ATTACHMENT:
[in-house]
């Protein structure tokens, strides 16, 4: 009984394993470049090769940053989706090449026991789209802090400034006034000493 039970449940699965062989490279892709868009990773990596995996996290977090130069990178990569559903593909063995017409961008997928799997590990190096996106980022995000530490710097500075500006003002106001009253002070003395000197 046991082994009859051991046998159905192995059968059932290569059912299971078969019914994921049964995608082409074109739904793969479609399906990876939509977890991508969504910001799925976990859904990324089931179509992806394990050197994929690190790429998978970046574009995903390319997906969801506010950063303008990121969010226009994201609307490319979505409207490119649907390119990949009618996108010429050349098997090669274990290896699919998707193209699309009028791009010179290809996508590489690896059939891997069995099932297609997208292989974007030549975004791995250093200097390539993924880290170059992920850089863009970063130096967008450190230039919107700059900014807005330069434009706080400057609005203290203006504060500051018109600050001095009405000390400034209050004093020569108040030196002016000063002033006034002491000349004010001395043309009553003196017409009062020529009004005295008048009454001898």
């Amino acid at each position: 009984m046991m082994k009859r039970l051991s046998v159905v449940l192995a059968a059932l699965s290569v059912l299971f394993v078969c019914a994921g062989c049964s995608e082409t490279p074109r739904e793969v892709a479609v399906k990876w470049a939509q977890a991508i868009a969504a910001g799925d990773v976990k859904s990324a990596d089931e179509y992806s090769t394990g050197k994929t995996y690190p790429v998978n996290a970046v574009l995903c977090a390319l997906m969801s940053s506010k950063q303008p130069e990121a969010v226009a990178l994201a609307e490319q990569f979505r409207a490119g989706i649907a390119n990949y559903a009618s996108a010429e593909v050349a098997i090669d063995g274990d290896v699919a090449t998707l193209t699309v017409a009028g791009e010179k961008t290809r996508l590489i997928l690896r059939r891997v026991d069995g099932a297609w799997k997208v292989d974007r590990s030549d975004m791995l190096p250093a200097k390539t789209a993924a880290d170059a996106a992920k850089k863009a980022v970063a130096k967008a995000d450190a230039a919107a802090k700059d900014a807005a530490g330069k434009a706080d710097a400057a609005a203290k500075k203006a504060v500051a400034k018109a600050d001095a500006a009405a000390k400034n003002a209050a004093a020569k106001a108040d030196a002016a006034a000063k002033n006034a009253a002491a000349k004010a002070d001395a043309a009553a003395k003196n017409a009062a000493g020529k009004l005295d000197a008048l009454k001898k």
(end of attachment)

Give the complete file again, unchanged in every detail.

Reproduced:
[in-house]
């Protein structure tokens, strides 16, 4: 009984394993470049090769940053989706090449026991789209802090400034006034000493 039970449940699965062989490279892709868009990773990596995996996290977090130069990178990569559903593909063995017409961008997928799997590990190096996106980022995000530490710097500075500006003002106001009253002070003395000197 046991082994009859051991046998159905192995059968059932290569059912299971078969019914994921049964995608082409074109739904793969479609399906990876939509977890991508969504910001799925976990859904990324089931179509992806394990050197994929690190790429998978970046574009995903390319997906969801506010950063303008990121969010226009994201609307490319979505409207490119649907390119990949009618996108010429050349098997090669274990290896699919998707193209699309009028791009010179290809996508590489690896059939891997069995099932297609997208292989974007030549975004791995250093200097390539993924880290170059992920850089863009970063130096967008450190230039919107700059900014807005330069434009706080400057609005203290203006504060500051018109600050001095009405000390400034209050004093020569108040030196002016000063002033006034002491000349004010001395043309009553003196017409009062020529009004005295008048009454001898």
């Amino acid at each position: 009984m046991m082994k009859r039970l051991s046998v159905v449940l192995a059968a059932l699965s290569v059912l299971f394993v078969c019914a994921g062989c049964s995608e082409t490279p074109r739904e793969v892709a479609v399906k990876w470049a939509q977890a991508i868009a969504a910001g799925d990773v976990k859904s990324a990596d089931e179509y992806s090769t394990g050197k994929t995996y690190p790429v998978n996290a970046v574009l995903c977090a390319l997906m969801s940053s506010k950063q303008p130069e990121a969010v226009a990178l994201a609307e490319q990569f979505r409207a490119g989706i649907a390119n990949y559903a009618s996108a010429e593909v050349a098997i090669d063995g274990d290896v699919a090449t998707l193209t699309v017409a009028g791009e010179k961008t290809r996508l590489i997928l690896r059939r891997v026991d069995g099932a297609w799997k997208v292989d974007r590990s030549d975004m791995l190096p250093a200097k390539t789209a993924a880290d170059a996106a992920k850089k863009a980022v970063a130096k967008a995000d450190a230039a919107a802090k700059d900014a807005a530490g330069k434009a706080d710097a400057a609005a203290k500075k203006a504060v500051a400034k018109a600050d001095a500006a009405a000390k400034n003002a209050a004093a020569k106001a108040d030196a002016a006034a000063k002033n006034a009253a002491a000349k004010a002070d001395a043309a009553a003395k003196n017409a009062a000493g020529k009004l005295d000197a008048l009454k001898k």